Common understandings drawn from biblical references, literature, and art portray deserts as barren places that are far from God and spiritual sustenance. In our own time, attention focuses on the rigors of climate change in arid lands and the perils of the desert in the northern Mexican borderlands for migrants seeking shelter and a new life.
Bountiful Deserts foregrounds the knowledge of Indigenous peoples in the arid lands of northwestern Mexico, for whom the desert was anything but barren or empty. Instead, they nurtured and harvested the desert as a bountiful and sacred space. Drawing together historical texts and oral testimonies, archaeology, and natural history, author Cynthia Radding develops the relationships between people and plants and the ways that Indigenous people sustained their worlds before European contact through the changes set in motion by Spanish encounters, highlighting the long process of colonial conflicts and adaptations over more than two centuries. This work reveals the spiritual power of deserts by weaving together the cultural practices of historical peoples and contemporary living communities, centered especially on the Yaqui/Yoeme and Mayo/Yoreme.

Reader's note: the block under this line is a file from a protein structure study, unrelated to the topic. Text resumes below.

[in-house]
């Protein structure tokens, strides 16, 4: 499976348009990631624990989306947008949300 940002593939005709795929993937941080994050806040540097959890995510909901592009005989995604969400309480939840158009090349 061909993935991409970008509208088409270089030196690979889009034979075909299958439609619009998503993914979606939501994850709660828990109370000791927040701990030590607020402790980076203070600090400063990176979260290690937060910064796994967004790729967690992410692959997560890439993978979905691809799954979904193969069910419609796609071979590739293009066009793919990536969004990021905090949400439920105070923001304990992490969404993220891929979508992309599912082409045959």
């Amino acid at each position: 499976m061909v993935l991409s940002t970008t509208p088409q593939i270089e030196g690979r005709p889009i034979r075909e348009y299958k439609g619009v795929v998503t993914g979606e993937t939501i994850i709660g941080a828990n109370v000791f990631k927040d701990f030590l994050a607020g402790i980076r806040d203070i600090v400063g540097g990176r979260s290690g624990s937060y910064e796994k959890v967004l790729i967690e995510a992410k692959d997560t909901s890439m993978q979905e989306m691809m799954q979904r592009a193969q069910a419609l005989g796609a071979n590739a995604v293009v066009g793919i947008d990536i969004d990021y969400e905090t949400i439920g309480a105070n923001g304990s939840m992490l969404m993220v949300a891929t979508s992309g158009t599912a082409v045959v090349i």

Radding uses the tools of history, anthropology, geography, and ecology to paint an expansive picture of Indigenous worlds before and during colonial encounters. She re-creates the Indigenous worlds in both their spiritual and material realms, bringing together the analytical dimension of scientific research and the wisdom of oral traditions in its exploration of different kinds of knowledge about the natural world.
Published in cooperation with the William P. Clements Center for Southwest Studies, Southern Methodist University